Monument of Vittorio Emanuele IIEdit profile
Coordinates: 41°53′41″N 12°28′59″E / 41.894599°N 12.483092°E / 41.894599; 12.483092
The Monumento Nazionale a Vittorio Emanuele II (National Monument to Victor Emmanuel II) or Altare della Patria (Altar of the Motherland) or "Il Vittoriano" is a monument built to honour Victor Emmanuel, the first king of a unified Italy, located in Rome, Italy. It occupies a site between the Piazza Venezia and the Capitoline Hill. The monument was designed by Giuseppe Sacconi in 1885; sculpture for it was parceled out to established sculptors all over Italy, such as Angelo Zanelli. It was inaugurated in 1911 and completed in 1935.
The monument is built of white marble from Botticino, Brescia, and features stairways, Corinthian columns, fountains, an equestrian sculpture of Victor Emmanuel and two statues of the goddess Victoria riding on quadrigas. The structure is 135 m (443 ft) wide and 70 m (230 ft) high. If the quadrigae and winged victories are included, the height is to 81 m (266 ft).
The base of the structure houses the museum of Italian Reunification. In 2007, a panoramic elevator was added to the structure, allowing visitors to ride up to the roof for 360 degree views of Rome.Unknown soldier
The monument holds the Tomb of the Unknown Soldier with an eternal flame, built under the statue of Italy after World War I following an idea of General Giulio Douhet. The body of the unknown soldier was chosen on October 26, 1921 from amongst 11 unknown remains by Maria Bergamas, a woman from Gradisca d'Isonzo whose only child was killed during World War I. Her son's body was never recovered. The selected unknown was transferred from Aquileia, where the ceremony with Bergamas had taken place to Rome and buried in a state funeral on November 4, 1921.Controversy
The monument was controversial since its construction destroyed a large area of the Capitoline Hill with a Medieval neighbourhood for its sake. The monument itself is often regarded as pompous and too large.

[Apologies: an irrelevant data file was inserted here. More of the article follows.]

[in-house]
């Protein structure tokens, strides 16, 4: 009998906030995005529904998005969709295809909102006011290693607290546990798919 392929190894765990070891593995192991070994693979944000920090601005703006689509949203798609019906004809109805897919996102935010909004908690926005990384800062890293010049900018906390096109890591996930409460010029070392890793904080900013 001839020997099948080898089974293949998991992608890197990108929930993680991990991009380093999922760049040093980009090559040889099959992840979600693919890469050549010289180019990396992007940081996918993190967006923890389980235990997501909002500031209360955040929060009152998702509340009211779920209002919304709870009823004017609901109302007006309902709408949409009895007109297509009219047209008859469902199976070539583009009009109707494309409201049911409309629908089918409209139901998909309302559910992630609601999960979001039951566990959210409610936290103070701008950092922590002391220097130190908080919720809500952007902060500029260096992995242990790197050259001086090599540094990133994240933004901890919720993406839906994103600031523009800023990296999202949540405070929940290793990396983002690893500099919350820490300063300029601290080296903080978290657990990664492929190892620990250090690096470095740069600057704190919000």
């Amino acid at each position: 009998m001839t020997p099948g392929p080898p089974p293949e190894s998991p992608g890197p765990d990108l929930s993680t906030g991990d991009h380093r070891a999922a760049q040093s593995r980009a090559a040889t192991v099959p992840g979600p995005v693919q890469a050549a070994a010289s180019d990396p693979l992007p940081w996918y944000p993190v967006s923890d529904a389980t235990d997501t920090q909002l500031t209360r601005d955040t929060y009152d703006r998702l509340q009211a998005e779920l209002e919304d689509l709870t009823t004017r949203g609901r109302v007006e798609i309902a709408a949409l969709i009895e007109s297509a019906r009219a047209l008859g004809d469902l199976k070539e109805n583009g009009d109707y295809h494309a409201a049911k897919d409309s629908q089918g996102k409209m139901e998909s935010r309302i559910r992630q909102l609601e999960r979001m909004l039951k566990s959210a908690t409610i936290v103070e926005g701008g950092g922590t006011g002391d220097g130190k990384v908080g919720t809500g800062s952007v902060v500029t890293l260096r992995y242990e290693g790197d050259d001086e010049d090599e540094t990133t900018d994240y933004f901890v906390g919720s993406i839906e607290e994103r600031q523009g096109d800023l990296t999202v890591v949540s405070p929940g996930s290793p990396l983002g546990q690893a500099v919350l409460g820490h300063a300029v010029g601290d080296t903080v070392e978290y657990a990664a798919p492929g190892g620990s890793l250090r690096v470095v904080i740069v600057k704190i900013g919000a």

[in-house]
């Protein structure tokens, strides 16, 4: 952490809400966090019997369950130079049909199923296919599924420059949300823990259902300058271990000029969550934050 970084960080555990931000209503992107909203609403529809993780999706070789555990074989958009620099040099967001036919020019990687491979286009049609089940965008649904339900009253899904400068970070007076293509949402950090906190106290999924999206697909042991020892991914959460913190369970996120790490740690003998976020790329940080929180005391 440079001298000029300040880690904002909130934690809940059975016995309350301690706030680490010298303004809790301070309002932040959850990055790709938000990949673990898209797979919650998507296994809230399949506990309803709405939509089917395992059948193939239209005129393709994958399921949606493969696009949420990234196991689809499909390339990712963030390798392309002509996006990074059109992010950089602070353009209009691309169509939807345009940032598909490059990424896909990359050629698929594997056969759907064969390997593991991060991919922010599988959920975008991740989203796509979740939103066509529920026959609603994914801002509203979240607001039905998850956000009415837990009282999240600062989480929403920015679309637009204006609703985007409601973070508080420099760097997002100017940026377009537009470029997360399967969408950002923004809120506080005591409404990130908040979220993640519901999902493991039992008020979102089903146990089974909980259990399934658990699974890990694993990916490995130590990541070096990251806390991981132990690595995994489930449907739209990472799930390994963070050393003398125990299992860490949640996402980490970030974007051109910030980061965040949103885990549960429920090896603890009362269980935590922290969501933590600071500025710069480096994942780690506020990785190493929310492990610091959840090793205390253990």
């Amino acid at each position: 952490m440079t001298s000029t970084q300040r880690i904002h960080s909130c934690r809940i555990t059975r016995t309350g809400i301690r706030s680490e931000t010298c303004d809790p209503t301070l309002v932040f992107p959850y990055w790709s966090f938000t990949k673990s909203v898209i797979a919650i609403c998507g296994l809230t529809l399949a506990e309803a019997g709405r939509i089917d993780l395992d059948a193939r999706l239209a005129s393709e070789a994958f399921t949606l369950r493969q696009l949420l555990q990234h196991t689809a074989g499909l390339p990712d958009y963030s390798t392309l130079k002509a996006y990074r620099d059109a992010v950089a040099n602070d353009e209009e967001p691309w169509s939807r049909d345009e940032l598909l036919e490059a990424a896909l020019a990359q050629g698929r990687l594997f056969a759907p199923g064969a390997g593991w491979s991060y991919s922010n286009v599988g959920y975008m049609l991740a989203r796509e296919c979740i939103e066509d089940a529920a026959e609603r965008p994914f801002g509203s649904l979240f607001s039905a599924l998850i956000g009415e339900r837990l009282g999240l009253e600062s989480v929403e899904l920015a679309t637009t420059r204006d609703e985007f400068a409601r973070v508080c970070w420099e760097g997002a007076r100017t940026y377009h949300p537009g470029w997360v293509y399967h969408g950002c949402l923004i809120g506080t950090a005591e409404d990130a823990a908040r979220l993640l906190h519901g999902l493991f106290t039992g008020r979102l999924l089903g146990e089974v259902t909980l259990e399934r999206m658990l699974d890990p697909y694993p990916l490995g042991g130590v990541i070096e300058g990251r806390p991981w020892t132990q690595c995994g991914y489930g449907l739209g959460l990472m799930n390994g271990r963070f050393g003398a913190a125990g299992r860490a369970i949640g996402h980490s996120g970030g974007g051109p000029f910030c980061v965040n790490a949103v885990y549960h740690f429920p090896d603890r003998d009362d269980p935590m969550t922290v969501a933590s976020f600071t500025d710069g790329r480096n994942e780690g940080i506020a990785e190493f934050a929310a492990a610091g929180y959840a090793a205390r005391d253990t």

It has been described as being "chopped with terrible brutality into the immensely complicated fabric of the hill."
It is clearly visible to most of the city of Rome despite being boxy in general shape and lacking a dome or a tower. The monument is also glaringly white, making it highly conspicuous amidst the generally brownish buildings surrounding it, and its stacked, crowded nature has lent it several nicknames. Foreign people sometimes refer to the structure by a variety of nickname, such as "the wedding cake" and Romans as "the typewriter". Despite all this criticism, the monument still attracts a large number of visitors. Italian President Carlo Azeglio Ciampi fostered the opening of the Vittoriano as a public forum and viewpoint over the City core. This new accessibility allowed visitors to become familiar with the landmark, enabling it to grow in popular, if not critical, reputation.Media
It was featured in the 2003 movie The Core where it collapses due to being struck by huge bolts of lightning. It was also featured in the 1987 movie The Belly of an Architect by Peter Greenaway. It was also featured in the movie Under the Tuscan Sun starring Diane Lane.